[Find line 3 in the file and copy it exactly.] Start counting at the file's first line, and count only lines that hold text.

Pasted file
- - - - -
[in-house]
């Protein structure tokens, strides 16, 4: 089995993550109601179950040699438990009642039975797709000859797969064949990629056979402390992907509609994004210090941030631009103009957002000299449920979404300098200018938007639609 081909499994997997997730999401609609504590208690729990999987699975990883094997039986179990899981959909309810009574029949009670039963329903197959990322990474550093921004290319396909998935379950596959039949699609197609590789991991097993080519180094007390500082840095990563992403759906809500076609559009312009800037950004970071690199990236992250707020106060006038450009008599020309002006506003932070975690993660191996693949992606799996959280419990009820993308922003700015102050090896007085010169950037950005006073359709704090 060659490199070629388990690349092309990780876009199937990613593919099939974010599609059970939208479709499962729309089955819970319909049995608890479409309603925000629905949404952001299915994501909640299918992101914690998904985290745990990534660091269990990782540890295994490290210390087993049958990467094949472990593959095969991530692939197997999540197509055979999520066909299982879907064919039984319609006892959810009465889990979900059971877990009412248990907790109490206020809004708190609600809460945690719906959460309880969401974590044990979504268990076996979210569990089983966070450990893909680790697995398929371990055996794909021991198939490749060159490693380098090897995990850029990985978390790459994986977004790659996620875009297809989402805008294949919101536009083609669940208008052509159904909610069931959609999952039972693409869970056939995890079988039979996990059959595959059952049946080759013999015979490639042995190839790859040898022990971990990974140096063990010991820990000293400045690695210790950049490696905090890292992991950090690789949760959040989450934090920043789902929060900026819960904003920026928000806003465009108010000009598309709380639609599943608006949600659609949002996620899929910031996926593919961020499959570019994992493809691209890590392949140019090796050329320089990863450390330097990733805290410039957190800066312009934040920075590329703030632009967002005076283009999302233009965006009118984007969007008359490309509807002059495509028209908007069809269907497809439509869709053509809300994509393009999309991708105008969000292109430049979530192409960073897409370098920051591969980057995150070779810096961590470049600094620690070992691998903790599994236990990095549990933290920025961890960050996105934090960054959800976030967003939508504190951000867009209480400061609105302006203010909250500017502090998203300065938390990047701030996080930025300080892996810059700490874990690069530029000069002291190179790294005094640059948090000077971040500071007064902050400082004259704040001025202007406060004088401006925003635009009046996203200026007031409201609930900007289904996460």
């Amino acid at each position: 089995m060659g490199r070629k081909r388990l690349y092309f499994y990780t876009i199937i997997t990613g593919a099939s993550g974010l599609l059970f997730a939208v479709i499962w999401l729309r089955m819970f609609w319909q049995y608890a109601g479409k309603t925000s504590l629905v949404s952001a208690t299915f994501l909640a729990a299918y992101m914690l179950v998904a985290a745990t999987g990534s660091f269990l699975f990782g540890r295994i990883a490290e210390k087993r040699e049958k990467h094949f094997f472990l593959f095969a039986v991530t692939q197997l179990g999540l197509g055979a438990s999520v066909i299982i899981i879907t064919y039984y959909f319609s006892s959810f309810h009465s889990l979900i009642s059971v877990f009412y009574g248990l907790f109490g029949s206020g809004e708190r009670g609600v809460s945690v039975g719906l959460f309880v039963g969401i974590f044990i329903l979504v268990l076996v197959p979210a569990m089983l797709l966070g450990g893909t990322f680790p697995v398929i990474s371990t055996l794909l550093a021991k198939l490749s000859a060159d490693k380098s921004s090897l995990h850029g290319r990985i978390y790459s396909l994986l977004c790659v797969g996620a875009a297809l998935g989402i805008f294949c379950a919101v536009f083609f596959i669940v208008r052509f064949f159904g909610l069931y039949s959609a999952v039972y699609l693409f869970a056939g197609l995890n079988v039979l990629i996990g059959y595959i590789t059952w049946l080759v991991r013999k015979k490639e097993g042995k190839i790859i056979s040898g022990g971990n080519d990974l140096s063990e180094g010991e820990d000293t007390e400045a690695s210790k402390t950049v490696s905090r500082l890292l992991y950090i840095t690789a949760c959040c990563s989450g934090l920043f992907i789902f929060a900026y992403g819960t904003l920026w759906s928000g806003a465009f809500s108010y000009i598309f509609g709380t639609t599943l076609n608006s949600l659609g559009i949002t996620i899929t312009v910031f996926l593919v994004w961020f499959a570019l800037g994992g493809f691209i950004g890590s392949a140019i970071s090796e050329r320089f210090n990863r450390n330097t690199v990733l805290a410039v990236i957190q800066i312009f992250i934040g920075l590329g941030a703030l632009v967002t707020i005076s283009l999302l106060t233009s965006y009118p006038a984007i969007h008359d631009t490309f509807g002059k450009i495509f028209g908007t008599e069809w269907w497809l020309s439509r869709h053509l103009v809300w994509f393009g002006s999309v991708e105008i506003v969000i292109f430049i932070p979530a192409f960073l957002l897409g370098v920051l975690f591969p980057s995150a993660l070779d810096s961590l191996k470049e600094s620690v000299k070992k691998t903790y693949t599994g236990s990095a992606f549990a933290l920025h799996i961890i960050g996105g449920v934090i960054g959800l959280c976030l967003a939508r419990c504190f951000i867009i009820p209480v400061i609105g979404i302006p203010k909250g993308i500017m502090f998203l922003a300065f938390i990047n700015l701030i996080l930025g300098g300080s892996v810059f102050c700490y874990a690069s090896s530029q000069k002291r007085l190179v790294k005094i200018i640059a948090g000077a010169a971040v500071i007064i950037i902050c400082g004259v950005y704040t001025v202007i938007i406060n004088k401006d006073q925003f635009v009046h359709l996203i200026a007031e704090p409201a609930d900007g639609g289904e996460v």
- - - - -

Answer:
């Amino acid at each position: 089995m060659g490199r070629k081909r388990l690349y092309f499994y990780t876009i199937i997997t990613g593919a099939s993550g974010l599609l059970f997730a939208v479709i499962w999401l729309r089955m819970f609609w319909q049995y608890a109601g479409k309603t925000s504590l629905v949404s952001a208690t299915f994501l909640a729990a299918y992101m914690l179950v998904a985290a745990t999987g990534s660091f269990l699975f990782g540890r295994i990883a490290e210390k087993r040699e049958k990467h094949f094997f472990l593959f095969a039986v991530t692939q197997l179990g999540l197509g055979a438990s999520v066909i299982i899981i879907t064919y039984y959909f319609s006892s959810f309810h009465s889990l979900i009642s059971v877990f009412y009574g248990l907790f109490g029949s206020g809004e708190r009670g609600v809460s945690v039975g719906l959460f309880v039963g969401i974590f044990i329903l979504v268990l076996v197959p979210a569990m089983l797709l966070g450990g893909t990322f680790p697995v398929i990474s371990t055996l794909l550093a021991k198939l490749s000859a060159d490693k380098s921004s090897l995990h850029g290319r990985i978390y790459s396909l994986l977004c790659v797969g996620a875009a297809l998935g989402i805008f294949c379950a919101v536009f083609f596959i669940v208008r052509f064949f159904g909610l069931y039949s959609a999952v039972y699609l693409f869970a056939g197609l995890n079988v039979l990629i996990g059959y595959i590789t059952w049946l080759v991991r013999k015979k490639e097993g042995k190839i790859i056979s040898g022990g971990n080519d990974l140096s063990e180094g010991e820990d000293t007390e400045a690695s210790k402390t950049v490696s905090r500082l890292l992991y950090i840095t690789a949760c959040c990563s989450g934090l920043f992907i789902f929060a900026y992403g819960t904003l920026w759906s928000g806003a465009f809500s108010y000009i598309f509609g709380t639609t599943l076609n608006s949600l659609g559009i949002t996620i899929t312009v910031f996926l593919v994004w961020f499959a570019l800037g994992g493809f691209i950004g890590s392949a140019i970071s090796e050329r320089f210090n990863r450390n330097t690199v990733l805290a410039v990236i957190q800066i312009f992250i934040g920075l590329g941030a703030l632009v967002t707020i005076s283009l999302l106060t233009s965006y009118p006038a984007i969007h008359d631009t490309f509807g002059k450009i495509f028209g908007t008599e069809w269907w497809l020309s439509r869709h053509l103009v809300w994509f393009g002006s999309v991708e105008i506003v969000i292109f430049i932070p979530a192409f960073l957002l897409g370098v920051l975690f591969p980057s995150a993660l070779d810096s961590l191996k470049e600094s620690v000299k070992k691998t903790y693949t599994g236990s990095a992606f549990a933290l920025h799996i961890i960050g996105g449920v934090i960054g959800l959280c976030l967003a939508r419990c504190f951000i867009i009820p209480v400061i609105g979404i302006p203010k909250g993308i500017m502090f998203l922003a300065f938390i990047n700015l701030i996080l930025g300098g300080s892996v810059f102050c700490y874990a690069s090896s530029q000069k002291r007085l190179v790294k005094i200018i640059a948090g000077a010169a971040v500071i007064i950037i902050c400082g004259v950005y704040t001025v202007i938007i406060n004088k401006d006073q925003f635009v009046h359709l996203i200026a007031e704090p409201a609930d900007g639609g289904e996460v």